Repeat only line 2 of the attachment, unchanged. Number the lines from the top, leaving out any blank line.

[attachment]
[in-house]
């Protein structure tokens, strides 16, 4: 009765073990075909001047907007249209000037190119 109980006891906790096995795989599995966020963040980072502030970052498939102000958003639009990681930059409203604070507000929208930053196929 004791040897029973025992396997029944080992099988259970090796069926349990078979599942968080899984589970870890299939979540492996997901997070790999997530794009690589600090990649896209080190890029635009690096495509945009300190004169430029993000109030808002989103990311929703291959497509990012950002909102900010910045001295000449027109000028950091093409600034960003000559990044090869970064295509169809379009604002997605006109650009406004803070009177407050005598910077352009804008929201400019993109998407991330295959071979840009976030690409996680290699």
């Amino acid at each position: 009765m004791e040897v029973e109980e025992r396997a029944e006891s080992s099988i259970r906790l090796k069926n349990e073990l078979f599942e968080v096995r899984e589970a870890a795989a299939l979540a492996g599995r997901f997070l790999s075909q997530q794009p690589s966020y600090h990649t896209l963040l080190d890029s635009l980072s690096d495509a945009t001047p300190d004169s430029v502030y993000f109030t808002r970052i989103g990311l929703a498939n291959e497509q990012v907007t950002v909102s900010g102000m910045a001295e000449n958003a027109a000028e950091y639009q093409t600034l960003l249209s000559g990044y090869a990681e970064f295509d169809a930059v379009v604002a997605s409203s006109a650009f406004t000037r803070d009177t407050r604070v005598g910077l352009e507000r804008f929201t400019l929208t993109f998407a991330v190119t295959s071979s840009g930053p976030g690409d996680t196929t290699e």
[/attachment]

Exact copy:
């Protein structure tokens, strides 16, 4: 009765073990075909001047907007249209000037190119 109980006891906790096995795989599995966020963040980072502030970052498939102000958003639009990681930059409203604070507000929208930053196929 004791040897029973025992396997029944080992099988259970090796069926349990078979599942968080899984589970870890299939979540492996997901997070790999997530794009690589600090990649896209080190890029635009690096495509945009300190004169430029993000109030808002989103990311929703291959497509990012950002909102900010910045001295000449027109000028950091093409600034960003000559990044090869970064295509169809379009604002997605006109650009406004803070009177407050005598910077352009804008929201400019993109998407991330295959071979840009976030690409996680290699």